Three years ago a company called Opener showed up at AirVenture with one of the weirdest flying machines ever, an E-VTOL called the BlackFly. This year at Oshkosh, they demonstrated it twice and the machine is in full production. They’ll sell you one so you can fly it for yourself. No word on price, though.


  1. I see the thing has different weights, speed, and range for Canada and US ultralights. It IS an interesting concept–taking off and landing on the curved belly. One wonders if it is scalable–could an even larger one be produced–and would it be able to lift the larger batteries required?

    Given the more liberal certification standards in Canada, one wonders why it wasn’t certified there first, THEN imported into the U.S.? (think Diamond Aircraft)

  2. Unconventional to say the least. Forward visibility appears to be nil at what look to be high deck angles. Am I seeing that correctly or is it just the limitations of seeing it only in a video? It does indeed resemble a black fly, but the landing also makes it look like an elephant seal. It’s impressive technology – basically a drone capable of carrying a human being and giving the human being a degree of autonomy, but not much. 🙂

  3. It definitely SOUNDS like a swarm of flies. Seems like the whole demo was done in “vertical” mode. I would have liked to see it transition to horizontal flight and make a pass or two across the field before transitioning again to vertical for landing.

  4. Speaking of the glide ratio of a stubby wing, an old timer when asked the glide ratio of a tripacer replied, “ you throw a cook stove out the door and follow it down.”

    • Correct you are, Sir. Mr. Piper’s Paper Pacer was not known for its soaring capability.

      A good friend of mine once described landing a Tri-Pacer thusly, “On final one is approaching and descending with the nose down. As you approach closer to the ground, you gradually raise the nose reducing the rate of descent so as to be at level flight when the wheels are a few inches above the pavement. Because the aircraft will descend happily with its nose up or down, one must plan this maneuver carefully as if one were to flare too high, you will no longer be planning a landing. You will be defending your honor.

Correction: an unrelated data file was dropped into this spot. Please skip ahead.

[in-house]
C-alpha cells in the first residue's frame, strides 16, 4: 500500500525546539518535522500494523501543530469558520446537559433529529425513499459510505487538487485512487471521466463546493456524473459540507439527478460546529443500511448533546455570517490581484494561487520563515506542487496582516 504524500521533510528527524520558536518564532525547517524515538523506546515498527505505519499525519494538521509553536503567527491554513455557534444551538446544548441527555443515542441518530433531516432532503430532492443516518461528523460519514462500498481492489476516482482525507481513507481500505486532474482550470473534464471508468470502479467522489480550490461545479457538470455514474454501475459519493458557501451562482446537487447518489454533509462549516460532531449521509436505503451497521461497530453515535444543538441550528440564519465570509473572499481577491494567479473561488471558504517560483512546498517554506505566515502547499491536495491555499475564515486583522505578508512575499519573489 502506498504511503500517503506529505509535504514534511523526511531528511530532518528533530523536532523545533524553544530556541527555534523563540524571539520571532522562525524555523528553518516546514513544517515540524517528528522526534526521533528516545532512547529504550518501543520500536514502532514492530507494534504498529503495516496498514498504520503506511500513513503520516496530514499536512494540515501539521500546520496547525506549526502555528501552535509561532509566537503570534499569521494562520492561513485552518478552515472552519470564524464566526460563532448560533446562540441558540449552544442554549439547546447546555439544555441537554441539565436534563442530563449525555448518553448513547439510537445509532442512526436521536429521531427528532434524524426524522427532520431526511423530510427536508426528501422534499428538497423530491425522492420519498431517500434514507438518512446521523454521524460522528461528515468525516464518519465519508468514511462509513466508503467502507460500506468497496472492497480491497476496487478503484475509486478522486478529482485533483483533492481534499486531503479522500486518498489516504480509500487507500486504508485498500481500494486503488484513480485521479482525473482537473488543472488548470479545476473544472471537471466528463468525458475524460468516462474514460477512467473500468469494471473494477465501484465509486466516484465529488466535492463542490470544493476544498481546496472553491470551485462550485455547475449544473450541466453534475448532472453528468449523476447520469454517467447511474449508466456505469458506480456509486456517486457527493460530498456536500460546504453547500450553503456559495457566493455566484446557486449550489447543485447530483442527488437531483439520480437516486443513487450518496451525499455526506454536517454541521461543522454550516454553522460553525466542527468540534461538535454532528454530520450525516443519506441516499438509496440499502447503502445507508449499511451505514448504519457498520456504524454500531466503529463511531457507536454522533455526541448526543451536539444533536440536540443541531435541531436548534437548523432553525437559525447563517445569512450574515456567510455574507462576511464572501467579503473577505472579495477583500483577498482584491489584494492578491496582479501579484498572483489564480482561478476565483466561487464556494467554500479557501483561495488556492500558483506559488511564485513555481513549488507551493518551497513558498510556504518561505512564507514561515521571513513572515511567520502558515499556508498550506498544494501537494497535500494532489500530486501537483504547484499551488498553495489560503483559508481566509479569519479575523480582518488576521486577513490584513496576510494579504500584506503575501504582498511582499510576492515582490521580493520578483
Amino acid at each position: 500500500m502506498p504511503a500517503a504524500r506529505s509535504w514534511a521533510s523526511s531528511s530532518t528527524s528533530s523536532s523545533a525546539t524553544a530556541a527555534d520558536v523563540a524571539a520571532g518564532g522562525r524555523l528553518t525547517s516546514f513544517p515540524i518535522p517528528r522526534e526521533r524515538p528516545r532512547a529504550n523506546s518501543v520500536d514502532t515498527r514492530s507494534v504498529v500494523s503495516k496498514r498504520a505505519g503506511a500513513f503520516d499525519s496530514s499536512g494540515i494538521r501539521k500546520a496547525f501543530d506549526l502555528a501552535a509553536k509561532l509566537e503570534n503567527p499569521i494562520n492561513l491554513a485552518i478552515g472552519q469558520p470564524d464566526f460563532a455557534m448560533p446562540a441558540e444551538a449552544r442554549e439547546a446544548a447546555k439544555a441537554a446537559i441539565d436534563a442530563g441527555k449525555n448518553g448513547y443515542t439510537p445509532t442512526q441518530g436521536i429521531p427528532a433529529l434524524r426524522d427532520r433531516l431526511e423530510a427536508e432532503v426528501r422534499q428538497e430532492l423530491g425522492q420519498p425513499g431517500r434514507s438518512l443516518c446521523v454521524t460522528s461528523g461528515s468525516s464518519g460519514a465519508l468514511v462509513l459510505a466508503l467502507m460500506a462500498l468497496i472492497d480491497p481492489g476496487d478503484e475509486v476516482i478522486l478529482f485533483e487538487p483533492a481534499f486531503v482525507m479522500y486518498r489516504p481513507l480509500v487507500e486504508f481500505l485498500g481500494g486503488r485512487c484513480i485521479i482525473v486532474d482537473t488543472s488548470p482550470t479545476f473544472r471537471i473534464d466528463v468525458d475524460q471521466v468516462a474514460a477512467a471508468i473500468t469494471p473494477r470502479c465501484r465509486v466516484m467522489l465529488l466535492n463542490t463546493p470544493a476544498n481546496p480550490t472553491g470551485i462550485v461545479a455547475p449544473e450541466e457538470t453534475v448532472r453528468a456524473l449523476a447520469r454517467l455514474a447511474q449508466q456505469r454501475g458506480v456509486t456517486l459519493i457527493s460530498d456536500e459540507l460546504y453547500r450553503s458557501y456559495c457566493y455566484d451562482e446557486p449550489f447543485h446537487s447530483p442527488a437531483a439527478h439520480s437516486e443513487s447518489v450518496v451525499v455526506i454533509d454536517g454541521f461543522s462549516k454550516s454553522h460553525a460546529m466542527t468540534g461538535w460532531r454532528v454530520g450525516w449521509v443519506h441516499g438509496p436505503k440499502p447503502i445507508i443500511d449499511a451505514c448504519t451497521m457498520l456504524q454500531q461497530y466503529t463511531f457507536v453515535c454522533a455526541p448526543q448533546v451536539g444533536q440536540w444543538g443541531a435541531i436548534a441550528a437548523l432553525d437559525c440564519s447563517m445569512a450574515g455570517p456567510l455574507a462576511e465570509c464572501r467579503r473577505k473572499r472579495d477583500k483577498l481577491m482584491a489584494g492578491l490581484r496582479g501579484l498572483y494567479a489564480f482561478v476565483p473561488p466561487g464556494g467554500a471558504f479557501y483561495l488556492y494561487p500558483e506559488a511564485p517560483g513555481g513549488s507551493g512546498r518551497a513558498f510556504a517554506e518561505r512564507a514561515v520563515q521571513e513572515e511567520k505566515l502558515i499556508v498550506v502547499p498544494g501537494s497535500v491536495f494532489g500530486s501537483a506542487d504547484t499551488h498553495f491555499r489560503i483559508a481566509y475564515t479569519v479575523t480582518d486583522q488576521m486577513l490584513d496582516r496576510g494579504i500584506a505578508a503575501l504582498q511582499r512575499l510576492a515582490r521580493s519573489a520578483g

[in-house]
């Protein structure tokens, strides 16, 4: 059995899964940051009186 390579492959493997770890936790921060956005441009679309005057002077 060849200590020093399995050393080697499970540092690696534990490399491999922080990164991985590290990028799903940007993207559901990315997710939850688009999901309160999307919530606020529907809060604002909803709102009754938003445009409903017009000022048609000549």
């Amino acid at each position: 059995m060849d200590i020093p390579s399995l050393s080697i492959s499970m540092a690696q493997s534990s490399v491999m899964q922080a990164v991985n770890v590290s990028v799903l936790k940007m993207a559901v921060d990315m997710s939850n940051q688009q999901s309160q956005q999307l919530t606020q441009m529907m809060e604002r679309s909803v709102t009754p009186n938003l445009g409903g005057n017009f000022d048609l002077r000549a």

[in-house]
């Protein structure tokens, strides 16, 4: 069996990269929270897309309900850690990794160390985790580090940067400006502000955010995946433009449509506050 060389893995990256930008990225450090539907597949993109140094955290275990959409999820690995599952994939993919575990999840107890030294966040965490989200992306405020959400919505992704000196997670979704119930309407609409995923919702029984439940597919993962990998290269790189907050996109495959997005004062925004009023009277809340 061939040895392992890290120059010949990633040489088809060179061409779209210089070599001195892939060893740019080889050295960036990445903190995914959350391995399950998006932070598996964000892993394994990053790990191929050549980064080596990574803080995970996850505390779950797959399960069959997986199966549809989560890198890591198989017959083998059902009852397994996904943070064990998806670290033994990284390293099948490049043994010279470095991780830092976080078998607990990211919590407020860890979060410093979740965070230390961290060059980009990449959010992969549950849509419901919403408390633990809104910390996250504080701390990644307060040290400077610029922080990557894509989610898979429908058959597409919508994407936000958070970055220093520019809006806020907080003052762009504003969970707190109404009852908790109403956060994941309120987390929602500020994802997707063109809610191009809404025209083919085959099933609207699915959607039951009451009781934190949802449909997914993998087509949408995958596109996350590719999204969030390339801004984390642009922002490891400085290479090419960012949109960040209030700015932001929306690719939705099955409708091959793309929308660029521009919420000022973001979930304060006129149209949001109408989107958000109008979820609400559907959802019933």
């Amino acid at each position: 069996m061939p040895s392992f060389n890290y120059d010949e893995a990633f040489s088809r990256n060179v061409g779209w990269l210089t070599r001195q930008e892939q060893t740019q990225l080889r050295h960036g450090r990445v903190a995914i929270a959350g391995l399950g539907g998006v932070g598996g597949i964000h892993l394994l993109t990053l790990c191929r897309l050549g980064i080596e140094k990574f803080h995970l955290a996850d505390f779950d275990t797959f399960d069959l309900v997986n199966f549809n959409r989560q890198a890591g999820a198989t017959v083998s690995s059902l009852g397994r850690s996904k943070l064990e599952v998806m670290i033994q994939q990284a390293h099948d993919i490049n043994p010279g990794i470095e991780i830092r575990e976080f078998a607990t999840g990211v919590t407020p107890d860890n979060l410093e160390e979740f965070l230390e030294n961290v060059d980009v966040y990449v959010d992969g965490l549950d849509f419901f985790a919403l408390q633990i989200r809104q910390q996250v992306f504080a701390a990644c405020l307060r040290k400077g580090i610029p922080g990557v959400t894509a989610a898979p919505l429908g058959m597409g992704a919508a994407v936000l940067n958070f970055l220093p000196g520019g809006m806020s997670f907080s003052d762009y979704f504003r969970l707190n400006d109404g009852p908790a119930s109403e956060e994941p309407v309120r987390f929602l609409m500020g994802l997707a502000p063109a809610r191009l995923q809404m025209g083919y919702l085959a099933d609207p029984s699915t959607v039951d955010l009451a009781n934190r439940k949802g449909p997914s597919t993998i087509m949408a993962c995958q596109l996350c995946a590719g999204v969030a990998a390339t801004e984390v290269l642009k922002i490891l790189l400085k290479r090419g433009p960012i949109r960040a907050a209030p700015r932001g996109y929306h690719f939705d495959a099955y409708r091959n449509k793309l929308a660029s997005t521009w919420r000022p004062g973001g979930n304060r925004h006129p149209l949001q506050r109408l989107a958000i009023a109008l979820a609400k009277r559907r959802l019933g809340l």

5. As long as it is ultralight category it will never be anything more than an expensive toy. You can’t fly an ultralight where most people would be commuting so that use is out. Also it has a payload (pilot) limit of 200lbs. At 215lbs I would be over the limit. Lastly, all of those open propellers spinning around would be very dangerous to curious bystanders or animals.

  6. That article/video was woefully short of information, and as I recall, the only performance specifications given were useful load and range. A quick visit to the Opener website reveals much more information such as: the Black Fly can cruise at 80 mph, but due to U.S. ultralight rules is limited to 62 mph in the U.S.; the Black Fly’s rate of climb and descent are both 500 fpm; the Black Fly has a ballistic recovery chute; the Black Fly is said to be amphibious yet should not be operated in the rain; etc. etc.

    I recommend a quick visit to Opener’s website for more information:

    • Too many moving parts. How about the chance of a bird strike? Large bug strike? Low altitude makes a ballistic recovery chute superfluous.

  7. I’ve have been following this since the Blackfly was announced at Oshkosh 2018. Back then they said sales would start in 2019. Still waiting. Opener provides very little in the way of updates which has been disappointing over the last 2 years. Sure COVID had its impact but Opener could have done a better job on communication. I signed up for email updates in 2018 and have yet to receive a single email.

    So manufacturing has started and they plan on building up inventory before starting sales but the price is still not known. Makes me wonder what this company’s customer support will be after the sale.

    On the plus side, Opener is not looking for investors or order deposits to fund the development and they are testing the heck out of this thing.

    Two big limitations for me is the 20 to 25 minute flight time and no wheels. I think Opener plans on selling a custom dolly for moving the Blackfly on the ground. The Blackfly is limited to flying around your home or home airport. I wonder if the price will be worth the limited capabilities.

    • “So manufacturing has started and they plan on building up inventory before starting sales but the price is still not known.”

      What kind of business model is that? I always thought that sales led production on successful startups, and that the sooner a company can establish income (sales) to offset development and production costs, the better. The company also implies that it has plenty of cash, which, these days, suggests a certain offshore investor/owner.

      • According to their web site, Opener plans on selling 25 Blackfly’s later in the year but are not accepting orders or having customers put on a wait list. Based on their past actions, I expect they will sell the 25 to a select group who will fly and provide feedback. Opener will not open sales to the general public until after some hours on the first 25. Maybe general sales will start mid next year. Maybe they will announce pricing at Airventure 2022.

  8. Seems a bit strange to say “They’re ready to sell you one”, when they can’t even tell us the price.

    OK, I’ll buy one. Now, what number goes on the check?

  9. Is this thing flying backwards in the video or extremely nose high with no visibility? Can’t figure it out.